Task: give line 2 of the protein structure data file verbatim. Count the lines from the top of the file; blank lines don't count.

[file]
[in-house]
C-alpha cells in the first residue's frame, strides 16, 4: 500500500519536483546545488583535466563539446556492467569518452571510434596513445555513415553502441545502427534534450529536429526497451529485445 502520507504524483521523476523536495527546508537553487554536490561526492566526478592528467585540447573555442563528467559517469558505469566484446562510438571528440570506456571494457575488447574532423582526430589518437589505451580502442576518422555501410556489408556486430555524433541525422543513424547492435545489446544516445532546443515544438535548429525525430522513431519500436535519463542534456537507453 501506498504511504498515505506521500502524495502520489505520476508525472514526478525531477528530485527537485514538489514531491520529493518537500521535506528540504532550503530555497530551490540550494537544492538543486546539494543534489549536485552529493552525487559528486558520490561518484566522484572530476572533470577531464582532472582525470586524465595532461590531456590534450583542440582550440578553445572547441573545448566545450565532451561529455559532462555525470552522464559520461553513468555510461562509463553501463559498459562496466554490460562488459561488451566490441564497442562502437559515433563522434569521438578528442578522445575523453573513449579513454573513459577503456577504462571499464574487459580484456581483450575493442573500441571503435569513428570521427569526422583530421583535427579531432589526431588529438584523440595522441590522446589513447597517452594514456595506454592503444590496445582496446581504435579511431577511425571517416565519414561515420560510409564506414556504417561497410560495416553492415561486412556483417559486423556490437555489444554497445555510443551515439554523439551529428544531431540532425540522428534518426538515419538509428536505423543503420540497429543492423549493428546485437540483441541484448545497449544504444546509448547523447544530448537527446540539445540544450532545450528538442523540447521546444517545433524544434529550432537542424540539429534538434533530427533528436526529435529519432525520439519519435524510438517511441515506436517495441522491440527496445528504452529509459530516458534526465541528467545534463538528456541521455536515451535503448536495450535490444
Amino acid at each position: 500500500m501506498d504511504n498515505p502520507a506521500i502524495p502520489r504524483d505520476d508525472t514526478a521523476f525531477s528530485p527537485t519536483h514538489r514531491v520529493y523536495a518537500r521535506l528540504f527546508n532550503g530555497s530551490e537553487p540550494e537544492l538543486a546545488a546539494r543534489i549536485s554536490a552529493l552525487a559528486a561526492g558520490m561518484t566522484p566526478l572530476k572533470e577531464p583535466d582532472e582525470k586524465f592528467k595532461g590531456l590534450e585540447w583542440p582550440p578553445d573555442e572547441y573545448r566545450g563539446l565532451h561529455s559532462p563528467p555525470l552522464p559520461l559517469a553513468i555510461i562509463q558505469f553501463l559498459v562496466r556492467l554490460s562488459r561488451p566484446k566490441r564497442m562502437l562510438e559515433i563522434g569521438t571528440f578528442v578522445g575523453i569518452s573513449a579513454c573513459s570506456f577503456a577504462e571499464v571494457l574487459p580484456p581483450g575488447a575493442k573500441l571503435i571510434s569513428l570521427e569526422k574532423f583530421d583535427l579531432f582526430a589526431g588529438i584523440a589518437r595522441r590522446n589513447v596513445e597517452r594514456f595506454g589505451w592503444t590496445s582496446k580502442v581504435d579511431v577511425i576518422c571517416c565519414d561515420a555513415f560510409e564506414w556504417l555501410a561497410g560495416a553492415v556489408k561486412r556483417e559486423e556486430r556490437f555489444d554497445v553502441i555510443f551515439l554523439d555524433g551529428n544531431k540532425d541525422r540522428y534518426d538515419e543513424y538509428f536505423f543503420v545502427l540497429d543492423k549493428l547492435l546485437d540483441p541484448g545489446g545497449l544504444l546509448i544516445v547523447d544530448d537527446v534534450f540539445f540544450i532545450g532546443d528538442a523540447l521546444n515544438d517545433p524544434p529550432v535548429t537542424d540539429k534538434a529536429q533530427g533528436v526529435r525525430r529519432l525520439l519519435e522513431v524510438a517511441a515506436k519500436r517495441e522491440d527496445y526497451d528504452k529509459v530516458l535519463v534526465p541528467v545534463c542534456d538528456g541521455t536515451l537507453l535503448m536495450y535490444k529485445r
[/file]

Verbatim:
C-alpha cells in the first residue's frame, strides 16, 4: 500500500519536483546545488583535466563539446556492467569518452571510434596513445555513415553502441545502427534534450529536429526497451529485445 502520507504524483521523476523536495527546508537553487554536490561526492566526478592528467585540447573555442563528467559517469558505469566484446562510438571528440570506456571494457575488447574532423582526430589518437589505451580502442576518422555501410556489408556486430555524433541525422543513424547492435545489446544516445532546443515544438535548429525525430522513431519500436535519463542534456537507453 501506498504511504498515505506521500502524495502520489505520476508525472514526478525531477528530485527537485514538489514531491520529493518537500521535506528540504532550503530555497530551490540550494537544492538543486546539494543534489549536485552529493552525487559528486558520490561518484566522484572530476572533470577531464582532472582525470586524465595532461590531456590534450583542440582550440578553445572547441573545448566545450565532451561529455559532462555525470552522464559520461553513468555510461562509463553501463559498459562496466554490460562488459561488451566490441564497442562502437559515433563522434569521438578528442578522445575523453573513449579513454573513459577503456577504462571499464574487459580484456581483450575493442573500441571503435569513428570521427569526422583530421583535427579531432589526431588529438584523440595522441590522446589513447597517452594514456595506454592503444590496445582496446581504435579511431577511425571517416565519414561515420560510409564506414556504417561497410560495416553492415561486412556483417559486423556490437555489444554497445555510443551515439554523439551529428544531431540532425540522428534518426538515419538509428536505423543503420540497429543492423549493428546485437540483441541484448545497449544504444546509448547523447544530448537527446540539445540544450532545450528538442523540447521546444517545433524544434529550432537542424540539429534538434533530427533528436526529435529519432525520439519519435524510438517511441515506436517495441522491440527496445528504452529509459530516458534526465541528467545534463538528456541521455536515451535503448536495450535490444